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How Telehealth Helps Docs Help the Underserved

A new study published in the June 2 online issue of the New England Journal of Medicine and the June 9 print edition reveals that telehealth can help doctors help the underserved. Researchers at the University of New Mexico Health Sciences Center (UNMHSC) developed a model called Extension for Community Healthcare Outcomes (ECHO) to bring effective treatment to those with the Hepatitis C virus (HCV) infection in underserved areas by providing state-of-the-art medical knowledge to primary care providers and nurses.

Community-based medical teams (including physicians and nurses) participated in weekly clinics with specialists using videoconference or teleconference lines. They jointly discussed patients’ medical history, reviewed lab results and other findings and collaborated on treatment plans using evidence-based treatment approaches.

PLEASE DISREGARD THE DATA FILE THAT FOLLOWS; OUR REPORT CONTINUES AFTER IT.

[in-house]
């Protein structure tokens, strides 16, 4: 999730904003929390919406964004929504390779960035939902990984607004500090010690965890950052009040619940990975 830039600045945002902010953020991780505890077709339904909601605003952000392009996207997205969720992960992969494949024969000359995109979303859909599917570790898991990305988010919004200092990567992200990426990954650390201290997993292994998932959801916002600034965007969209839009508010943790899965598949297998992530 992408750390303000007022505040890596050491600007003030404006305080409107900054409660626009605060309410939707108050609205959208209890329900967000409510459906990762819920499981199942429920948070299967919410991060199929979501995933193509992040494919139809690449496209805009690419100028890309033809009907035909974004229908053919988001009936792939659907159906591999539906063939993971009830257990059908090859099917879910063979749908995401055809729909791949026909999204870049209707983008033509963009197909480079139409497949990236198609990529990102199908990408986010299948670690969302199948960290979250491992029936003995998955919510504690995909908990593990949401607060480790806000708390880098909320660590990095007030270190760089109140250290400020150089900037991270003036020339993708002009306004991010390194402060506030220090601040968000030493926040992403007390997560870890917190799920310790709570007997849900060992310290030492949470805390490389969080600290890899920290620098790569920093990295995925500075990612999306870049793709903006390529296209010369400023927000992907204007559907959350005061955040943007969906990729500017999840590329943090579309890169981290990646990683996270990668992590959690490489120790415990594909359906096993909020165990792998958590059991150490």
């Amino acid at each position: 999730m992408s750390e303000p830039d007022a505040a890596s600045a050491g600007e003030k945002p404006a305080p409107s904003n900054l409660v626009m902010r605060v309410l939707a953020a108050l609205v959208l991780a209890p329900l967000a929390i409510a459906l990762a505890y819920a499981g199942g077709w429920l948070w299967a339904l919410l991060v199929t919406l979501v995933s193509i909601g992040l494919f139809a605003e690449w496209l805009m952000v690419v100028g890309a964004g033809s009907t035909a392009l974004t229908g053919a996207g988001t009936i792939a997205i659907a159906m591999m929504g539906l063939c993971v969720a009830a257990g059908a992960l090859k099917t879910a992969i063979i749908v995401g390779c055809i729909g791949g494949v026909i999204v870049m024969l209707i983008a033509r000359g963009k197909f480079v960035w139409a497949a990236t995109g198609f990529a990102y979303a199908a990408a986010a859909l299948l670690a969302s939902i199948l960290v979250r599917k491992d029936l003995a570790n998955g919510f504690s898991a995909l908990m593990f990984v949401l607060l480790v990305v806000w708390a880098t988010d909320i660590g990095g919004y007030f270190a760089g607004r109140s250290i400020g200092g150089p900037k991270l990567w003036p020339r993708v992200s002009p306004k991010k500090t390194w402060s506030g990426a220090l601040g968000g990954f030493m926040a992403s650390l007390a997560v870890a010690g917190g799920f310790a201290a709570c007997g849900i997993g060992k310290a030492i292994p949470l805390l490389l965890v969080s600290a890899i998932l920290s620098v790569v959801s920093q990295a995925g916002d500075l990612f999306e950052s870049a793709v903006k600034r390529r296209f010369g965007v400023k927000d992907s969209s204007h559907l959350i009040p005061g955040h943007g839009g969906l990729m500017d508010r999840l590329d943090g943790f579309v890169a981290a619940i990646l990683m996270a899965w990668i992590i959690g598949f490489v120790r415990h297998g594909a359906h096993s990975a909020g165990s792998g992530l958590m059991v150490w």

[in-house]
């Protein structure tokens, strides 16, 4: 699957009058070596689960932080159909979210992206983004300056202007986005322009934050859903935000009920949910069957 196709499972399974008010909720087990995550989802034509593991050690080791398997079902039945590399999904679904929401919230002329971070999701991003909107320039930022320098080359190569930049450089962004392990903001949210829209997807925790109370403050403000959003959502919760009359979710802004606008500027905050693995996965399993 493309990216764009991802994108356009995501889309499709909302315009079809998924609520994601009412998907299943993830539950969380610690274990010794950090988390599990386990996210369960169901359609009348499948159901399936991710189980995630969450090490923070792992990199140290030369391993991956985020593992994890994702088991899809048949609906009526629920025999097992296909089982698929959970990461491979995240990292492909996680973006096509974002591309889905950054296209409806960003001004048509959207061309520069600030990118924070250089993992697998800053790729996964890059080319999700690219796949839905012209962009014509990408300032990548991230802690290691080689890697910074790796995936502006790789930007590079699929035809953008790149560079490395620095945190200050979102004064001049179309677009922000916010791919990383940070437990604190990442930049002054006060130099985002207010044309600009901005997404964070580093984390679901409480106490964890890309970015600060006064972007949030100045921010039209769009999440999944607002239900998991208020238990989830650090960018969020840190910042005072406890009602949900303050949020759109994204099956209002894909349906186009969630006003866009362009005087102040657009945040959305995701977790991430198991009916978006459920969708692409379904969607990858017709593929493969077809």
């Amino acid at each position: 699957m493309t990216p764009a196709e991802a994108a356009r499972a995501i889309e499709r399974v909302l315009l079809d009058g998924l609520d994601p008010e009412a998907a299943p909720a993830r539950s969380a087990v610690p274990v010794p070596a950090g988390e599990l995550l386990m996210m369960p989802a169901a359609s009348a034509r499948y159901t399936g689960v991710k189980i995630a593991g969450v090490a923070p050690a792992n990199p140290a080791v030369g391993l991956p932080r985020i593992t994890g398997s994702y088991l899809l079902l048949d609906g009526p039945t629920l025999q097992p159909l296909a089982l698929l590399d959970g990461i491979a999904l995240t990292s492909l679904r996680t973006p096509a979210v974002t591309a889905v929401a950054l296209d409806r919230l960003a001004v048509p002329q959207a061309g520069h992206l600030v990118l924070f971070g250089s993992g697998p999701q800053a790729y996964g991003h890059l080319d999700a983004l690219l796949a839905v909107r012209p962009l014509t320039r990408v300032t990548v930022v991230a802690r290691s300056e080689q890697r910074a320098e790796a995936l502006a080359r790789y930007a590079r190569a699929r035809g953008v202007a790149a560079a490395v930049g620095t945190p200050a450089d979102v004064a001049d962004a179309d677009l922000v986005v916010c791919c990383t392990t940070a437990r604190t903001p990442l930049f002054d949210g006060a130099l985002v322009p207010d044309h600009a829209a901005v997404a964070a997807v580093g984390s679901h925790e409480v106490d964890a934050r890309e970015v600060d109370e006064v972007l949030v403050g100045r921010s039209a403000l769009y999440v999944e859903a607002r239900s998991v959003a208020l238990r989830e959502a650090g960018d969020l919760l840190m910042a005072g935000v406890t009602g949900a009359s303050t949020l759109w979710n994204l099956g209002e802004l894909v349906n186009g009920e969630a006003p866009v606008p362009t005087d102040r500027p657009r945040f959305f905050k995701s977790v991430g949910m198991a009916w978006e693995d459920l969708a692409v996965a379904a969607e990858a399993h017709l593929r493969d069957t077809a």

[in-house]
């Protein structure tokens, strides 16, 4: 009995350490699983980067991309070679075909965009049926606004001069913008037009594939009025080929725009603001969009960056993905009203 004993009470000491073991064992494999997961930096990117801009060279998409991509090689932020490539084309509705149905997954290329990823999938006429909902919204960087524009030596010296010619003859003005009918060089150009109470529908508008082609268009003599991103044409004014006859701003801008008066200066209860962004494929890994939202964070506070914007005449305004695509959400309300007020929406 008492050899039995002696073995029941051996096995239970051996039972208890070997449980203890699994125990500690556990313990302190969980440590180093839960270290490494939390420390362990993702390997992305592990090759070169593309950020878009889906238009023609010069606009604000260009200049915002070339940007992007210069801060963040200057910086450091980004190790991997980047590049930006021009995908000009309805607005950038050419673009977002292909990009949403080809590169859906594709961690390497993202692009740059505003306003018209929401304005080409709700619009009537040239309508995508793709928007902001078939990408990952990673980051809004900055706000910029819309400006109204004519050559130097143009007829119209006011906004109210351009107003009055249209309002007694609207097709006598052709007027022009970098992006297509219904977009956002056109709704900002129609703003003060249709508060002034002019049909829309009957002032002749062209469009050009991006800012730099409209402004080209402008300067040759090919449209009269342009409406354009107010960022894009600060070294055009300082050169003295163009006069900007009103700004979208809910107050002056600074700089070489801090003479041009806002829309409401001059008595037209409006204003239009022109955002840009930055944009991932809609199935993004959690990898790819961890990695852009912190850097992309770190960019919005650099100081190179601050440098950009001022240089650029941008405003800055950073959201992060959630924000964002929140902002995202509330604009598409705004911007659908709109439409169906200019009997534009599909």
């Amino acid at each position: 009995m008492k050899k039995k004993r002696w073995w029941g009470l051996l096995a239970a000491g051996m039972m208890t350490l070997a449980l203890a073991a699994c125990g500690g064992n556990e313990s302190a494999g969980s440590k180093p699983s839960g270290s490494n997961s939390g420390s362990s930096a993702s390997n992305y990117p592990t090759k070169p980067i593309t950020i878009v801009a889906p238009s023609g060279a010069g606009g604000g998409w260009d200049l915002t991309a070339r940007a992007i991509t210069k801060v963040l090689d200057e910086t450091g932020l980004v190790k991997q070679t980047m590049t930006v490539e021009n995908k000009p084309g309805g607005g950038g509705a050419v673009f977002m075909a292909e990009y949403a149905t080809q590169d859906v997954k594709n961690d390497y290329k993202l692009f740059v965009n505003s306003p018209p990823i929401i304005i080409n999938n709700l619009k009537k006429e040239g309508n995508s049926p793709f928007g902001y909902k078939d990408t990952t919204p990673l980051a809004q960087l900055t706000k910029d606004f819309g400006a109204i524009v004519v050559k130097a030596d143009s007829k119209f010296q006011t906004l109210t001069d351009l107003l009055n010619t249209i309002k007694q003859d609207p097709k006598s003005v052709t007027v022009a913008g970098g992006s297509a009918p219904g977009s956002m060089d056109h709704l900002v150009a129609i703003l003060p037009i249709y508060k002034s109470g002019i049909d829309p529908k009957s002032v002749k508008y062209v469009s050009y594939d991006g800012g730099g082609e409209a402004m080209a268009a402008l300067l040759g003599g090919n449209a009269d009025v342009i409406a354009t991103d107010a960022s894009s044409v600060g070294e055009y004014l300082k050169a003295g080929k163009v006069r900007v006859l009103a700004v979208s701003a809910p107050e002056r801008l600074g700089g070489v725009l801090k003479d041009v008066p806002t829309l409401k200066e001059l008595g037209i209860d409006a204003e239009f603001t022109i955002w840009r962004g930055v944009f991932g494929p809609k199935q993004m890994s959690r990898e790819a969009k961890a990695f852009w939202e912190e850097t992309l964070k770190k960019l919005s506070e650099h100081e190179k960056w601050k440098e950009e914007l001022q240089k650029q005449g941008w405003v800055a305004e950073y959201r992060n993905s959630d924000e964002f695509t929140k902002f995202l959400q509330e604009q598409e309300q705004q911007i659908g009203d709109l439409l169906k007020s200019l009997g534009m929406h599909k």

After studying outcomes for 407 patients undergoing treatment for HCV infection at 21 community settings, they found that the HCV infection was cured at a similar rate for patients treated at these community-based settings as patients treated at the university clinic.

Although treatment for HCV is available and effective, it has been known to cause serious side effects and has to be managed by a medical team as a result. Surgical scheduling, care and treatment aren’t available outside of university medical centers in Las Vegas, which makes Project ECHO so important.

Another important factor is that because most of the patients at the community setting were Hispanic, the study also increased treatment for underserved and minority patients. AHRQ’s 2010 National Healthcare Quality Report (released in February) revealed that Hispanics had worse access to integrated medical care and health services.

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